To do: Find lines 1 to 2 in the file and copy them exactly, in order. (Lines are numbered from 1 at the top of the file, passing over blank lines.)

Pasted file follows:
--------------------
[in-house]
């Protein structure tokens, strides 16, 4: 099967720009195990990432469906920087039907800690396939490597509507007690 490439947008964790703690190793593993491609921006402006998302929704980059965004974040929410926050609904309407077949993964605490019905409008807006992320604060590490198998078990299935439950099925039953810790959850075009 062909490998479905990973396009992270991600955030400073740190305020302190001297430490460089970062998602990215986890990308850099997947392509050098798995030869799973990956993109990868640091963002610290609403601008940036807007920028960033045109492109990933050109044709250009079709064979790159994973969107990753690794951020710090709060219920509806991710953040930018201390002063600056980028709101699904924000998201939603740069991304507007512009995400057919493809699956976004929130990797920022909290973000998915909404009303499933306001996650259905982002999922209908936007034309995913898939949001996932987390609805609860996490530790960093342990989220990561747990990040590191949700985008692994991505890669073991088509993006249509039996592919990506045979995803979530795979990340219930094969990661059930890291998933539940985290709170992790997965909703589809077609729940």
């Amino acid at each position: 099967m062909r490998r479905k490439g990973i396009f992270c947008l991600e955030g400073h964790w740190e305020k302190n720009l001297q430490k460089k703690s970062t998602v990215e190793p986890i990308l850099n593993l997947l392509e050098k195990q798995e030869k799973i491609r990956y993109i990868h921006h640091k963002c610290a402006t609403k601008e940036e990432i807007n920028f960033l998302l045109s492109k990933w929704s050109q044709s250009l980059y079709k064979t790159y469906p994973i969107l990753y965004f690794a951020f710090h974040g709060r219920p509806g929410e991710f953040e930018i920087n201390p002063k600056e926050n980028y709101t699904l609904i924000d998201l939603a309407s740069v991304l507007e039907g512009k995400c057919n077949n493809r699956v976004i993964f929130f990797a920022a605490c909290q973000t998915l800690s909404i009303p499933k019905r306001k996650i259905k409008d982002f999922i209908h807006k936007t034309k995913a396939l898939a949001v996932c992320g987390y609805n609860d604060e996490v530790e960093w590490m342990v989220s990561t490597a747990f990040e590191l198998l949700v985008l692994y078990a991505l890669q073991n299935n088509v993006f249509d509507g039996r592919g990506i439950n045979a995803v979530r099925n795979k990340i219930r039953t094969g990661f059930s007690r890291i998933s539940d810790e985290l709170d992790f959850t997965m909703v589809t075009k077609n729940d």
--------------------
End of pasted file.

[in-house]
């Protein structure tokens, strides 16, 4: 099967720009195990990432469906920087039907800690396939490597509507007690 490439947008964790703690190793593993491609921006402006998302929704980059965004974040929410926050609904309407077949993964605490019905409008807006992320604060590490198998078990299935439950099925039953810790959850075009 062909490998479905990973396009992270991600955030400073740190305020302190001297430490460089970062998602990215986890990308850099997947392509050098798995030869799973990956993109990868640091963002610290609403601008940036807007920028960033045109492109990933050109044709250009079709064979790159994973969107990753690794951020710090709060219920509806991710953040930018201390002063600056980028709101699904924000998201939603740069991304507007512009995400057919493809699956976004929130990797920022909290973000998915909404009303499933306001996650259905982002999922209908936007034309995913898939949001996932987390609805609860996490530790960093342990989220990561747990990040590191949700985008692994991505890669073991088509993006249509039996592919990506045979995803979530795979990340219930094969990661059930890291998933539940985290709170992790997965909703589809077609729940």